I am a huge fan of fountains, really I am. So do you think Fountain-hunting is a good hobby?
Whenever I see one, I feel happy. Whether it´s a simple one or with lots of details, the water play works like a magic to me. So whenever I am in a new town or city, I´m like ” where´s the fountain here?“
Here in Germany, almost every city and old town square has a fountain. In Bavaria itself, I guess there would be hundreds of fountains named after our handsome King Ludwig! It is just the norm. In Munich alone, there are already more than 700 fountains and more than 180 which are owned by each municipality.Most fountains serves as decorative structure for parks or squares, and named after someone important.
Normally I find them right in the middle of the square, or here we called them “Platz“, or Markplatz (Marketsquare). Surrounded with quaint shops, pretty old buildings with lots of character and ornate details, truly fountains are perfectly the center of attraction of the city. One tip though, I always check where the city hall (or Rathaus) is, then I am sure that a fountain is beside it.
I am just a hungry explorer, or rather a curious one and whenever I see something unusual from the daily sights that I see.Fountains are one of the pretty human creations, right?But nothing beats the old fashioned outdoor drinking fountains since it really serves a purpose. Like in the older days where people would stop by to an oase to drink and have their jars refilled from the wells.
Fountains nowadays are absolute magnet for kids.As an expat mom here, I frequented many “Wasserspielplatz” with fountains forvmy kid to let go of her steam! The sound of waters gushing, the sculptures around it, and yes–the story behind it. I think most of the fountains built in every city has a story.I´ve heard that in Koblenz, there´s this spitting little boy statue (Schängelbrunnen) and fountain that draws so much attention. Another fountain , the History column has many details of people´s head and a giant half face with its mouth fully gushing out with water!
Well here in Bavaria, where I have been living now for 6 years, I have seen a lot. From tiny to huge, to something overly decorated (especially during Easter), up to really historical ones just like the one above in Rothenburg ob der Tauber. I love them all. During Winter, most fountains here are covered with hard covers to protect them from frost and damage from harsh cold.The moment the temperature rises once again, they are opened once again.
It is seldom that fountains are empty. It always attract people and they hover over it or climb over it. Over us here, children plays in the fountain especially during the warm summer days. Little toddlers are just crazy about splashing and they have a habit of chasing the waters as well.I remember in Mittenwald, there´s a fountain where the water splashes with timings of violin music and of course, with dancing lights.
In Nürnberg, my favourite fountain would be the Bittersweet Marriage Carousel and of course, the Schönerbrunnen ( Beautiful fountain). It is a beautiful fountain with a crazy, funny and rather disturbing sculptures depicting about the highs and lows of marriage. It has so many details that the moment I have seen it, my eyes are glued trying to read it´s meaning. In Easter, our fountains here in Ingolstadt goes pretty blue and white, overly decorated with Bavarian eggs. They are totally beautiful and one of a kind. During Easter feast , I always go to the city to see them but for the last 3 years be cause of the Pandemic, I have´nt seen them for a while.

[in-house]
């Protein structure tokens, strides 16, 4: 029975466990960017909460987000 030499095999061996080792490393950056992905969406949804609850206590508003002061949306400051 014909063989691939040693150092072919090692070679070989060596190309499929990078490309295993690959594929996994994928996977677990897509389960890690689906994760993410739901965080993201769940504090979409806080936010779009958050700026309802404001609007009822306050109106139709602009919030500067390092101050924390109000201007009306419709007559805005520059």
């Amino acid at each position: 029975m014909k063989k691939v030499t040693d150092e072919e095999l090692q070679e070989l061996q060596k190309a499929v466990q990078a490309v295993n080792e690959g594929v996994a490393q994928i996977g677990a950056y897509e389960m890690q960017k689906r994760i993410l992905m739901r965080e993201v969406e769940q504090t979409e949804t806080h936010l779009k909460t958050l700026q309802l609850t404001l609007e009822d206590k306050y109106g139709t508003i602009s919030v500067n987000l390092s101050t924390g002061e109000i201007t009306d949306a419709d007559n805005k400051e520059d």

While in Berlin, I was mesmerized, so as my daughter, with the frantic seaworld details of “Neptunbrunnen“, the fountain of Roman god Neptune.The Neptune Fountain in Berlin was built in 1891 and was designed by Reinhold Begas. The four women around him represent the four main rivers of Prussia at the time the fountain was constructed: the Elbe, Rhine, Vistula, and Oder
I have seen many fountains in Salzburg but the Residence is quite special and huge.The Residence Fountain is 15 meters high and the largest baroque fountain outside Italy. It was built between 1658 and 1661, possibly by Italian artist Tommaso di Garona, and is made of marble from the Untersberg, a mountain near Salzburg. Its water-spouting horses reached world fame.
And more interesting fountains on my list are as follows…
Even Legoland has a cool fountain and Mannekin Pis who is quite famous in Belgium also is an example of a fountain who draws people from all over the world.
I´m excited to find more fountains and of course, Manholes in my travels! How about you, what kind of sights do you always look when you´re in a new city?
Until then, Tschüss!
6 thoughts on “Fountain hunting”
Looking for fountains sounds like a great hobby and there are so many elements to photographing them. You’ve got a great collection here. My sweetheart used to always look for green men carvings, but he seems to have become sated with them.
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This is an impressive and enjoyable gallery!
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Wow, you’ve amassed a great collection of fountain photos! It’s something I often look for and photograph but I don’t think I’ve got half as many as you 🙂 I love the sound of water so yes, fountains are something I look for and longer by too.
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I am kind of addicted to looking for manholes and fountains nowadays Haha.
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